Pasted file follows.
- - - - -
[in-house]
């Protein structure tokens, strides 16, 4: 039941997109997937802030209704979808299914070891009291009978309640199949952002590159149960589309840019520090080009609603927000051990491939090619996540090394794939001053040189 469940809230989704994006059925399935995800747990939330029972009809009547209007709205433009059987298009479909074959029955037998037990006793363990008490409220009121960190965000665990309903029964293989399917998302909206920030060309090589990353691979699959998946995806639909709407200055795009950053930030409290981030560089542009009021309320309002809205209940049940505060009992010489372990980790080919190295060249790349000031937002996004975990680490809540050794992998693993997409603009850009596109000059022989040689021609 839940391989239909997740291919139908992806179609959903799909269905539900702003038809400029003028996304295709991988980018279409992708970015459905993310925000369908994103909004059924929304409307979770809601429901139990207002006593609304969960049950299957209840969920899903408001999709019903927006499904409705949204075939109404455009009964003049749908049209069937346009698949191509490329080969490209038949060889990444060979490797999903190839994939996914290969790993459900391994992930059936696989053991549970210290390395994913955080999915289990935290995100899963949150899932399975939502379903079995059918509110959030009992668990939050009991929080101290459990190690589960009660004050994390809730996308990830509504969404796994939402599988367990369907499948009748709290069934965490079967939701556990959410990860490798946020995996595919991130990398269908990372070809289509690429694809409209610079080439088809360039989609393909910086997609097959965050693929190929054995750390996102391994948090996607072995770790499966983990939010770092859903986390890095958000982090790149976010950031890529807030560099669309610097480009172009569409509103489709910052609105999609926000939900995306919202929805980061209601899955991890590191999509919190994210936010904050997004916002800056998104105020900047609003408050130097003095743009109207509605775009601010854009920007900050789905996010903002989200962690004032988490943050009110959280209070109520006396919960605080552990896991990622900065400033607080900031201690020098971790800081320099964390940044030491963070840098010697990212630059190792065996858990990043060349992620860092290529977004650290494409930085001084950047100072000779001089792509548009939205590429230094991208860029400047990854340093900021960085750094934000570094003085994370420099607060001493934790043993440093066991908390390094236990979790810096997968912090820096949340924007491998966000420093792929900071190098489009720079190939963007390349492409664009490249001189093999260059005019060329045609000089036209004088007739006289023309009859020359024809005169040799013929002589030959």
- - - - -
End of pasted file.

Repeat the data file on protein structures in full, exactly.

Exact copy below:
[in-house]
């Protein structure tokens, strides 16, 4: 039941997109997937802030209704979808299914070891009291009978309640199949952002590159149960589309840019520090080009609603927000051990491939090619996540090394794939001053040189 469940809230989704994006059925399935995800747990939330029972009809009547209007709205433009059987298009479909074959029955037998037990006793363990008490409220009121960190965000665990309903029964293989399917998302909206920030060309090589990353691979699959998946995806639909709407200055795009950053930030409290981030560089542009009021309320309002809205209940049940505060009992010489372990980790080919190295060249790349000031937002996004975990680490809540050794992998693993997409603009850009596109000059022989040689021609 839940391989239909997740291919139908992806179609959903799909269905539900702003038809400029003028996304295709991988980018279409992708970015459905993310925000369908994103909004059924929304409307979770809601429901139990207002006593609304969960049950299957209840969920899903408001999709019903927006499904409705949204075939109404455009009964003049749908049209069937346009698949191509490329080969490209038949060889990444060979490797999903190839994939996914290969790993459900391994992930059936696989053991549970210290390395994913955080999915289990935290995100899963949150899932399975939502379903079995059918509110959030009992668990939050009991929080101290459990190690589960009660004050994390809730996308990830509504969404796994939402599988367990369907499948009748709290069934965490079967939701556990959410990860490798946020995996595919991130990398269908990372070809289509690429694809409209610079080439088809360039989609393909910086997609097959965050693929190929054995750390996102391994948090996607072995770790499966983990939010770092859903986390890095958000982090790149976010950031890529807030560099669309610097480009172009569409509103489709910052609105999609926000939900995306919202929805980061209601899955991890590191999509919190994210936010904050997004916002800056998104105020900047609003408050130097003095743009109207509605775009601010854009920007900050789905996010903002989200962690004032988490943050009110959280209070109520006396919960605080552990896991990622900065400033607080900031201690020098971790800081320099964390940044030491963070840098010697990212630059190792065996858990990043060349992620860092290529977004650290494409930085001084950047100072000779001089792509548009939205590429230094991208860029400047990854340093900021960085750094934000570094003085994370420099607060001493934790043993440093066991908390390094236990979790810096997968912090820096949340924007491998966000420093792929900071190098489009720079190939963007390349492409664009490249001189093999260059005019060329045609000089036209004088007739006289023309009859020359024809005169040799013929002589030959």